M13-Globular in Hercules

 

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M13

 

Globular Cluster M13 (NGC 6205), class V, in Hercules
Hercules Globular Cluster
Right Ascension 16 : 41.7 (h:m)

Declination +36 : 28 (deg:m)

Distance 25.1 (kly)

Visual Brightness 5.8 (mag)

Apparent Dimension 20.0 (arc min)
Discovered by Edmond Halley in 1714.
M13, also called the `Great globular cluster in Hercules', is one of the most prominent and best known globulars of the Northern celestial hemisphere. It was discovered by Edmond Halley in 1714, who noted that `it shows itself to the naked eye when the sky is serene and the Moon absent.' According to Charles Messier, who cataloged it on June 1, 1764, it is also reported in John Bevis' "English" Celestial Atlas.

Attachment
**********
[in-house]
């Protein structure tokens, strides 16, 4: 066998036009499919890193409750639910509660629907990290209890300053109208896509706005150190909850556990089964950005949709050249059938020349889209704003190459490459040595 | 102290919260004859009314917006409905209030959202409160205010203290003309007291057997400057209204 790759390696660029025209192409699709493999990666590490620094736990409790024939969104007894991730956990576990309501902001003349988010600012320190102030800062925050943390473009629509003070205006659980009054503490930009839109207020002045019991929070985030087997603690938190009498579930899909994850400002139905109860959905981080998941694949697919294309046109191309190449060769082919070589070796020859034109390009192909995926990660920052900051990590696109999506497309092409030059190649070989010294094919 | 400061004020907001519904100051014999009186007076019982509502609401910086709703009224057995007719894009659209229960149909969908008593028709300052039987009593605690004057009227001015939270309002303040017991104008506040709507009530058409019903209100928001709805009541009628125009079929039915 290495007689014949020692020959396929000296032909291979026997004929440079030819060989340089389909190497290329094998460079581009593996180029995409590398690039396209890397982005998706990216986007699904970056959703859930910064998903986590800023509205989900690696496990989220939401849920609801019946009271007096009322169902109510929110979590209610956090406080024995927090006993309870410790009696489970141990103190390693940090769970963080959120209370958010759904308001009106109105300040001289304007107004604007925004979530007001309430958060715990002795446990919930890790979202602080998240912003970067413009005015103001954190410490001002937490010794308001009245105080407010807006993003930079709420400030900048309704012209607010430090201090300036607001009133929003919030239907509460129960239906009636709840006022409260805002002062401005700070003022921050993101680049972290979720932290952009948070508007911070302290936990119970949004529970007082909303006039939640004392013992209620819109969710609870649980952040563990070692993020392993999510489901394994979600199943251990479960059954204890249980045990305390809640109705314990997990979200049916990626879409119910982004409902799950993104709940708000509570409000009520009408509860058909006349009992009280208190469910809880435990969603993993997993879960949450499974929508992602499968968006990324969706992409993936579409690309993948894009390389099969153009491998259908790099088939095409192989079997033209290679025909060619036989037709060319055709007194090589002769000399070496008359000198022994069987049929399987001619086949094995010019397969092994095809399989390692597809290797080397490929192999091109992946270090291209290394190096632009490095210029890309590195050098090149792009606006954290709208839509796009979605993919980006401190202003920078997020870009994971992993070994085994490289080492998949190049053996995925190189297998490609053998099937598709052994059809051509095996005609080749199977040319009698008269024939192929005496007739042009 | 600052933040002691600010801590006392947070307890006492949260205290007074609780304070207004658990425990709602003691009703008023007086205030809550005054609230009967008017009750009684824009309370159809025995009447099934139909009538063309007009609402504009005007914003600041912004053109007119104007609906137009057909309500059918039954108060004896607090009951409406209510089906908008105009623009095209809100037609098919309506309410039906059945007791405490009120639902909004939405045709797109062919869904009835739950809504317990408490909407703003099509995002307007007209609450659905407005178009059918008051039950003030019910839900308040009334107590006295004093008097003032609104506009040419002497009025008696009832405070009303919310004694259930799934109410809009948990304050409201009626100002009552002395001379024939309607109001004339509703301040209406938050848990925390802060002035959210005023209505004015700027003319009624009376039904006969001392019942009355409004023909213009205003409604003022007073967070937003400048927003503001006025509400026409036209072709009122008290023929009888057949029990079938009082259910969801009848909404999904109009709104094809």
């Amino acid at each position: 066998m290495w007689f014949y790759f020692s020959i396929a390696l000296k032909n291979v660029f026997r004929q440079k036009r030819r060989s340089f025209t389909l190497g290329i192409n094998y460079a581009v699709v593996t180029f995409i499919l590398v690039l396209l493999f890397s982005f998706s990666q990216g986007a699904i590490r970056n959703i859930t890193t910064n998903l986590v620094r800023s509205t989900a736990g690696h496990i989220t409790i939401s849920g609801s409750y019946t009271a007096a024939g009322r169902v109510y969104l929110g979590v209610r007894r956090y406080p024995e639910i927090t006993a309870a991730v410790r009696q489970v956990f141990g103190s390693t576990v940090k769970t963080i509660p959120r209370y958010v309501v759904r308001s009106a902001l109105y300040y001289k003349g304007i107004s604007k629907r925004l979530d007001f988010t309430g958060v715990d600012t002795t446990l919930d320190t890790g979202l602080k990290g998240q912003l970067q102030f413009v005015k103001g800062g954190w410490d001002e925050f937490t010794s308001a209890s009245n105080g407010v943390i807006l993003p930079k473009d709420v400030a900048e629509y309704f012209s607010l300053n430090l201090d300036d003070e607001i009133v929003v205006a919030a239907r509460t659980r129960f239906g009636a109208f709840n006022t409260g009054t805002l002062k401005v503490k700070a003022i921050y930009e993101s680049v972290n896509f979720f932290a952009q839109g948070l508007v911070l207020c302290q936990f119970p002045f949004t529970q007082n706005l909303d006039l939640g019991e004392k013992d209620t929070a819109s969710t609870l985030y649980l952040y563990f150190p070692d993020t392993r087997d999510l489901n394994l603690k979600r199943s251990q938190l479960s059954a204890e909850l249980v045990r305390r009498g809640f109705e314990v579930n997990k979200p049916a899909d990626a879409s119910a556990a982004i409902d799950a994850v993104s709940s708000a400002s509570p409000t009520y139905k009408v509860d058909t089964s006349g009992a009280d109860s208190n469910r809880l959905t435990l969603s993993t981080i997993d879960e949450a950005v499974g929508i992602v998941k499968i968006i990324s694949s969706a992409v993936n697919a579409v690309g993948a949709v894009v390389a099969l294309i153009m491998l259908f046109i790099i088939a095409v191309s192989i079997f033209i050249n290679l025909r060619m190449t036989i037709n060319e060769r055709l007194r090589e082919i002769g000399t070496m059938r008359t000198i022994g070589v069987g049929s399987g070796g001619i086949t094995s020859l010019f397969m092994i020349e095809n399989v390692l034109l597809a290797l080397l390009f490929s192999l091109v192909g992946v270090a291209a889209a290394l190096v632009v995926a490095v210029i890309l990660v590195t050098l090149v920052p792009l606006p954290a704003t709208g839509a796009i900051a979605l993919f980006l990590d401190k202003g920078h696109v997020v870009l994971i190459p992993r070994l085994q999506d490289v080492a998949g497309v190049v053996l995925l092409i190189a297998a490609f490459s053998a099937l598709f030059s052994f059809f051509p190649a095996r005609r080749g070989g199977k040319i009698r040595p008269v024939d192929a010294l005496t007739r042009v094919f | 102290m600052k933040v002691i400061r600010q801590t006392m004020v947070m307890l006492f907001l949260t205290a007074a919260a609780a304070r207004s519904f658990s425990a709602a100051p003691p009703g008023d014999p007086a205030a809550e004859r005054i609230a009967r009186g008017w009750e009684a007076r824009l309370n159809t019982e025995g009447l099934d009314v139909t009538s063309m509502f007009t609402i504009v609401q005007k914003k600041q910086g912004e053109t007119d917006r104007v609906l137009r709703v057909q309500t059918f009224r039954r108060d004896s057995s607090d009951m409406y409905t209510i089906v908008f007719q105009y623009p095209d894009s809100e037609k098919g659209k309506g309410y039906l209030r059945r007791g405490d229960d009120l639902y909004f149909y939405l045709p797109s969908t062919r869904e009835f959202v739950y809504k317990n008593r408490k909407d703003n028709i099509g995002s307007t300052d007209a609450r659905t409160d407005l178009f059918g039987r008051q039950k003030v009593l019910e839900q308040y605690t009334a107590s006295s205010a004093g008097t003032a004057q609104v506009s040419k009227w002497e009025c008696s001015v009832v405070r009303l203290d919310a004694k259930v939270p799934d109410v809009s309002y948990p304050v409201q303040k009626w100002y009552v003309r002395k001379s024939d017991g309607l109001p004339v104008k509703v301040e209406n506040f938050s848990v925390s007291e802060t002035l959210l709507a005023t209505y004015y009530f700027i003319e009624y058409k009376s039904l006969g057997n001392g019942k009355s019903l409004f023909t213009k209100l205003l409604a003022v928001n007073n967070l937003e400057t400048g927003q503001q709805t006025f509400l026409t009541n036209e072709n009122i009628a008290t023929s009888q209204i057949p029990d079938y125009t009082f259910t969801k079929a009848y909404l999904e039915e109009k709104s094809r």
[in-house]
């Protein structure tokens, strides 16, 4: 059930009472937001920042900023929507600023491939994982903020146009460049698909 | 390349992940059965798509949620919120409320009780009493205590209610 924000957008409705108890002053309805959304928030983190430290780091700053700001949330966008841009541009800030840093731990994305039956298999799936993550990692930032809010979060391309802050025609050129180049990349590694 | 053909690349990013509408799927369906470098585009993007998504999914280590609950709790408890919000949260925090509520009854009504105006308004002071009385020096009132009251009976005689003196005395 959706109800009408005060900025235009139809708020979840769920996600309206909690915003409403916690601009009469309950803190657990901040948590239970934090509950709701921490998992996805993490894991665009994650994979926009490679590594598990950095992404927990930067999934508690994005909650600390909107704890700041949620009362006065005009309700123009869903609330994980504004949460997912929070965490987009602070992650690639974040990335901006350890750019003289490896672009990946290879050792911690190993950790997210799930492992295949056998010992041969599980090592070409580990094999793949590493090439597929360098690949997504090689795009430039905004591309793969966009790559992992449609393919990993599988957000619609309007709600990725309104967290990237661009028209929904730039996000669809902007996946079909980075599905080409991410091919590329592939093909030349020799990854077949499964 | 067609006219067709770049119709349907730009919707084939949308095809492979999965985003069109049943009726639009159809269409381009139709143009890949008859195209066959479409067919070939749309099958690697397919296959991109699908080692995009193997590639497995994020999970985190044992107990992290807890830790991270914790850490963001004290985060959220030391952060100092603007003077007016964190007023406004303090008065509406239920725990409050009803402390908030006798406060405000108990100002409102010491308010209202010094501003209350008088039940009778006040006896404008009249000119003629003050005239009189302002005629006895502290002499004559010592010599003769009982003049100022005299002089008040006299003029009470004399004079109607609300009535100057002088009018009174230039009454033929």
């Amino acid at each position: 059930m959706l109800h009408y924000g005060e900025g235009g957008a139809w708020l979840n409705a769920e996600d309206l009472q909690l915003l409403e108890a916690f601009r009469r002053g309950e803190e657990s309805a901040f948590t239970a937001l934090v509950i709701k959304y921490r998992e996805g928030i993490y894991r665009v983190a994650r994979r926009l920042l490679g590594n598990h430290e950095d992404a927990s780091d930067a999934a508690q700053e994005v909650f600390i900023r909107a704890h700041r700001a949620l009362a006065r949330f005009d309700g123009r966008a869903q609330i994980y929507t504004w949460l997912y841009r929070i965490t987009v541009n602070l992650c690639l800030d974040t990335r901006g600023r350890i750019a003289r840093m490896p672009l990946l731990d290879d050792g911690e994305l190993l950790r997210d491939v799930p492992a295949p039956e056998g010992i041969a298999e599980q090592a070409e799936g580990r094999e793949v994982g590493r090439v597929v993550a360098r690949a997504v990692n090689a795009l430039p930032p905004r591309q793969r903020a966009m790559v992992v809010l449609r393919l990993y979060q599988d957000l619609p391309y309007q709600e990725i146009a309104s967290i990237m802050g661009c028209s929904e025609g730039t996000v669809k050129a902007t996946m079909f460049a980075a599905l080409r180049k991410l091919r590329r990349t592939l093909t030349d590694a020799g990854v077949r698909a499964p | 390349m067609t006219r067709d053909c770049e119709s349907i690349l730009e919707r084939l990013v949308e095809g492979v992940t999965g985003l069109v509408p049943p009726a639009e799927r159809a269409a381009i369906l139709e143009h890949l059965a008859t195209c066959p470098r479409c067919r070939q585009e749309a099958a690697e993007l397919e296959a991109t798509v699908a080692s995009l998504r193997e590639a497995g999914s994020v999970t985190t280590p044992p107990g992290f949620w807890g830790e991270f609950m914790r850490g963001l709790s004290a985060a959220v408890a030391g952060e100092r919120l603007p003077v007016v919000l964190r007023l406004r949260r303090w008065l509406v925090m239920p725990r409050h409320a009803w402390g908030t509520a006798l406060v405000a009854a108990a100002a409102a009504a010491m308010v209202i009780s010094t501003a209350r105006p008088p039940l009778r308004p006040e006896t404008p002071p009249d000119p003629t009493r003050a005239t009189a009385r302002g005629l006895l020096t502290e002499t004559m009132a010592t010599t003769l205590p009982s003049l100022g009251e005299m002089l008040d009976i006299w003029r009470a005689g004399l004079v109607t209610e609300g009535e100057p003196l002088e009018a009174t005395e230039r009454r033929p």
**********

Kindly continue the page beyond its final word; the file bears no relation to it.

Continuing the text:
At its distance of 25,100 light years, its angular diameter of 20' corresponds to a linear 145 light years - visually, it is perhaps 13' large. It contains several 100,000 stars; Timothy Ferris in his book Galaxies even says "more than a million". Towards its center, stars are about 500 times more concentrated than in the solar neighborhood. The age of M13 has been determined by Sandage as 24 billion years and by Arp as 17 billion years around 1960; Arp later (in 1962) revised his value to 14 billion years (taken from Kenneth Glyn Jones).


 

 

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